A dark, riveting, beautifully written book--by "a brilliant novelist," according to Richard Bausch--that combines noir and the gothic in a story about two families entwined in their own unhappiness, with, at its heart, a gruesome and unsolved murder
Late one winter afternoon in upstate New York, George Clare comes home to find his wife killed and their three-year-old daughter alone--for how many hours?--in her room across the hall. He had recently, begrudgingly, taken a position at a nearby private college (far too expensive for local kids to attend) teaching art history, and moved his family into a tight-knit, impoverished town that has lately been discovered by wealthy outsiders in search of a rural idyll.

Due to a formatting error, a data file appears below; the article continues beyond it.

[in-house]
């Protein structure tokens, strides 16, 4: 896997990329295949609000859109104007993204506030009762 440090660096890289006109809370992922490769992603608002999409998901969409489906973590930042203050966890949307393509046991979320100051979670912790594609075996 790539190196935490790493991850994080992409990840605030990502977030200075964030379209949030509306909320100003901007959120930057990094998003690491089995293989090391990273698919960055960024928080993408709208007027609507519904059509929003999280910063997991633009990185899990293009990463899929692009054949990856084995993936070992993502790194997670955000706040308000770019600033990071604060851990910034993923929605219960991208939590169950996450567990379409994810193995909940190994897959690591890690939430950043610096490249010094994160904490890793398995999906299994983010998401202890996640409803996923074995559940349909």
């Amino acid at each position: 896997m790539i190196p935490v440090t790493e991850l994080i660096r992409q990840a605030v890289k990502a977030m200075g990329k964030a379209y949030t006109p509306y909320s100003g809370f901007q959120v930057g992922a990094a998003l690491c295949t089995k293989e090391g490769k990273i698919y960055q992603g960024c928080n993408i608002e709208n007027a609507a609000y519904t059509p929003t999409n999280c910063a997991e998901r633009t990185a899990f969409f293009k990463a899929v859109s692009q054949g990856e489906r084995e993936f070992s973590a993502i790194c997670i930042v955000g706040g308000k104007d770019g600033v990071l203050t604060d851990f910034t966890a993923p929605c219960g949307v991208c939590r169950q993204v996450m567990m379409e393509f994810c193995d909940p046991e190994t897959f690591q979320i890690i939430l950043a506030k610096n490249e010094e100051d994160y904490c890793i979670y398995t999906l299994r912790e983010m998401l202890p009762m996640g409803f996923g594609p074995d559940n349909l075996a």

George is of course the immediate suspect--the question of his guilt echoing in a story shot through with secrets both personal and professional. While his parents rescue him from suspicion, a persistent cop is stymied at every turn in proving Clare a heartless murderer. And three teenage brothers (orphaned by tragic circumstances) find themselves entangled in this mystery, not least because the Clares had moved into their childhood home, a once-thriving dairy farm. The pall of death is ongoing, and relentless; behind one crime there are others, and more than twenty years will pass before a hard kind of justice is finally served.
A rich and complex portrait of a psychopath and a marriage, this is also an astute study of the various taints that can scar very different families, and even an entire community. Elizabeth Brundage is an essential talent who has given us a true modern classic.